Debra J. Saunders

Rich also went after the Alaska governor for drafting a letter from God to her family about Trig, the Down syndrome baby whom she was about to deliver. Now, I understand that in some exalted circles, it is fashionable to make fun of people's faith, even when a working mother of four is bargaining with her God as she faces the daunting prospect of bringing into the world a special needs child. So: Ha, ha, ha. Thanks for the lesson in liberal compassion.

Newsweek didn't boost its credibility with its cover of Sarah Palin in running shorts next to the headline: "How do you solve a problem like Sarah?"

The Associated Press assigned 11 reporters to "fact-check" the book. I use quotes because the article ignores big issues in the book while it selectively culls minutiae. For example, Palin writes that a Supreme Court Exxon Valdez decision went "in favor of the people." The AP story somehow ignores Palin's history in pushing for monetary damages for the victims, but instead quotes Palin having once said she was "disappointed" at the court's reduction in damages. The piece fails to give Palin credit for taking a position that put the pro-drilling Palin at odds with Big Oil -- in its trivial pursuit to bare a niggling inconsistency. AP used a lot of people to tell readers nothing.

Much ink has been devoted to Palin's salvos against McCain campaign gurus Steve Schmidt and Nicolle Wallace, whom Palin blames for over-handling her and underselling McCain. Schmidt told "Politico" that Palin's book is "all fiction."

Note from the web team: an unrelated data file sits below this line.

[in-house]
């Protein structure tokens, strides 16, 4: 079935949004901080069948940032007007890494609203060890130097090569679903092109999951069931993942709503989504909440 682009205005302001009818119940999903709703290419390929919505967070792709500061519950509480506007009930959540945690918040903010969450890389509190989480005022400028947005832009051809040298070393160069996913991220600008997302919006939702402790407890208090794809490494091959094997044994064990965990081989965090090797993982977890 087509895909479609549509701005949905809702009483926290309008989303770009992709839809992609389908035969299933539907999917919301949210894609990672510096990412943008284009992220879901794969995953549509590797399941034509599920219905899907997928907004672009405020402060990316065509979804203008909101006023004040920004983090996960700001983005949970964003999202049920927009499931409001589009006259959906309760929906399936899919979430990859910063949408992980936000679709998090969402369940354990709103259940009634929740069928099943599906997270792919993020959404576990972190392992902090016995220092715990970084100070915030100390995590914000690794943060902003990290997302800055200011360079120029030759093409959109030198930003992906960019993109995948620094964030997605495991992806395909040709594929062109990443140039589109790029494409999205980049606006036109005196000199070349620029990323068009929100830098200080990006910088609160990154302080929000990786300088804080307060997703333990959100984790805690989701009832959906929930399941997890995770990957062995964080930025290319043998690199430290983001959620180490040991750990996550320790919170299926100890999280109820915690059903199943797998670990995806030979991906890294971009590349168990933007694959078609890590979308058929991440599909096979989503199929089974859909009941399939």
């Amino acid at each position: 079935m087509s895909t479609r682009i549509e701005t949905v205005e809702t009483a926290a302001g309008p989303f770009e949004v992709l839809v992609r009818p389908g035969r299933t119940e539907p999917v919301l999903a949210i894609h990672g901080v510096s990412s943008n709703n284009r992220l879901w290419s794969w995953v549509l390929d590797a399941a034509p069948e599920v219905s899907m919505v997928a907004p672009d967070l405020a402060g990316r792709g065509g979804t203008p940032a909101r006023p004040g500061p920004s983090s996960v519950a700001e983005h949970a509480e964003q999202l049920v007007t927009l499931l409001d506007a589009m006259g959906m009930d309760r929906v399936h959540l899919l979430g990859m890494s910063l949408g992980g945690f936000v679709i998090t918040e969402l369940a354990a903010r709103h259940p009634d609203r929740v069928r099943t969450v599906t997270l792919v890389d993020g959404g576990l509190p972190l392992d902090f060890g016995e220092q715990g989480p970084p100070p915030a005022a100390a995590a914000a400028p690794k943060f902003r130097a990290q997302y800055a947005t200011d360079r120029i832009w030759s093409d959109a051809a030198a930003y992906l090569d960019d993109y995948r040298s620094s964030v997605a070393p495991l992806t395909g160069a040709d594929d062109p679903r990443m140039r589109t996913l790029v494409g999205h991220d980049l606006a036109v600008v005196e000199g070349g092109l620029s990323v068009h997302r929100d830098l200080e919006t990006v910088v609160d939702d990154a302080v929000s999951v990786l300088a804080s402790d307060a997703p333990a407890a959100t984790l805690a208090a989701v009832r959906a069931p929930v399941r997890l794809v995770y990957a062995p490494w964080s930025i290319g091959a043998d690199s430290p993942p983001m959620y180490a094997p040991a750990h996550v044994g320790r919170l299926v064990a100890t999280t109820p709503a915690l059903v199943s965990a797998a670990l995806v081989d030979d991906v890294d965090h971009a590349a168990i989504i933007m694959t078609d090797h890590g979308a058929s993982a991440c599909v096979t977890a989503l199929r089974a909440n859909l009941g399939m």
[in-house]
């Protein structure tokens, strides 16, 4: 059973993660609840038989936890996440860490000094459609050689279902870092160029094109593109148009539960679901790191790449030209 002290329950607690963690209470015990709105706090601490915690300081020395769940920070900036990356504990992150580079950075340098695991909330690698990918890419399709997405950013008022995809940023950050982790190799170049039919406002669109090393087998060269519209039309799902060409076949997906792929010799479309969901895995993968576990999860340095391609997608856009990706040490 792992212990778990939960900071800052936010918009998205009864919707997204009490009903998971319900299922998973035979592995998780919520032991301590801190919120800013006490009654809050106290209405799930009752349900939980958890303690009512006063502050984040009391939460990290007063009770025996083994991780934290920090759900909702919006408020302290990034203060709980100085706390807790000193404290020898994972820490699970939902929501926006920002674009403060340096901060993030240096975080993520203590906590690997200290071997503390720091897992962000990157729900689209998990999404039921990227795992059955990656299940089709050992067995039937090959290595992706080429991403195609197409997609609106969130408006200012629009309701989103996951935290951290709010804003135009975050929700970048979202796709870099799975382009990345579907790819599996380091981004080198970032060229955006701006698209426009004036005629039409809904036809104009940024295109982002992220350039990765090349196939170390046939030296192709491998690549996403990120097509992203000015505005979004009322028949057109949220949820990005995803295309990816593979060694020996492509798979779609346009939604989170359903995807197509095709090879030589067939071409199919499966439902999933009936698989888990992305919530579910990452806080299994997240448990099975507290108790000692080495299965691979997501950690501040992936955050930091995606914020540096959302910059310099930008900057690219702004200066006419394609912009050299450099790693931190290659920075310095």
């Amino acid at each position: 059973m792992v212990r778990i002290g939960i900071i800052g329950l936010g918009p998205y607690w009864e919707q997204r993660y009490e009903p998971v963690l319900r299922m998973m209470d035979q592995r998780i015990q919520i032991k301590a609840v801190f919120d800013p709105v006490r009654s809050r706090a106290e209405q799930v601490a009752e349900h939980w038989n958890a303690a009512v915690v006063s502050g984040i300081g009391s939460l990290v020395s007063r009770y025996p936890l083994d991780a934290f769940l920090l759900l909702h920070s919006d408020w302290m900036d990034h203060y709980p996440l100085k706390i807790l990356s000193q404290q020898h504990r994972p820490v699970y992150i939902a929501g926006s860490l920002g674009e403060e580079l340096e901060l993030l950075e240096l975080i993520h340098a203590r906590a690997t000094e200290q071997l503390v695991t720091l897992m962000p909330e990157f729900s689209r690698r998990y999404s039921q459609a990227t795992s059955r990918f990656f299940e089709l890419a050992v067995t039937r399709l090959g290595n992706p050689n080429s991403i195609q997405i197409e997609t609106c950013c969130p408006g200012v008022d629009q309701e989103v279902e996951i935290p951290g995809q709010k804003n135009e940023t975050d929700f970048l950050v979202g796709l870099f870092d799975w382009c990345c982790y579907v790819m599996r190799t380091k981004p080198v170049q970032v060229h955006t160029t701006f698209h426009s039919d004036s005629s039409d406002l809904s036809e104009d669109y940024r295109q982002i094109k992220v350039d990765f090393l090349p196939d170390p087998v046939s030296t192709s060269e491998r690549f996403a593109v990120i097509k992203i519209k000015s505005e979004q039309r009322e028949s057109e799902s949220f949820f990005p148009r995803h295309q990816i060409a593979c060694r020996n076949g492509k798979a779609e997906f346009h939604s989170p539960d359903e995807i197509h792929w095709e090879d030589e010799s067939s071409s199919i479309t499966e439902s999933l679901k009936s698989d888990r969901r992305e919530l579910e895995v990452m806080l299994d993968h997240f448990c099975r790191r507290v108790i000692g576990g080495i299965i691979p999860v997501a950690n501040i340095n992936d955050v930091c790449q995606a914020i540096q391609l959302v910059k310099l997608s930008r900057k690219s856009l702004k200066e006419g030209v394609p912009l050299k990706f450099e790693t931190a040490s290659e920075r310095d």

Palin wants readers to believe that she would have been a better running mate if only McCain handlers had heeded a grassroots "Free Sarah" campaign. The problem is: Palin's failure to own up to her knowledge gaps on foreign policy -- she couldn't even answer a simple question about bad Supreme Court decisions -- suggest that if freed to just be herself, Palin may well have fallen flatter faster.

The book begins with an Arctic-centric map that shows "The View from the Top of the World." It's a nice touch that shows how insignificant and distant Washington looks from Wasilla.

While I appreciate Palin sharing the perspective, it would be nice if she had taken on many of the perceptions some voters have developed of her. There's no question that many in the media treated Palin -- and her family -- poorly. That said, Palin herself blew the Katie Couric interview, and not just because she appeared impatient. Palin herself quit her job as Alaska governor, despite her obligation to state voters. Palin herself seems happy to parade herself as the far right's favorite victim, when a serious politician would be out trying to woo skeptics.

Sarah Palin has her shtick down. She's folksy and quotable. She has delivered a book that will thrill a base that loves to shout, "They done her wrong." Her true believers will see even measured criticism as another assault on their gal. At the end of the book tour, she returns to her now-familiar role of victim, a victim on the top of her world.

Debra J. Saunders

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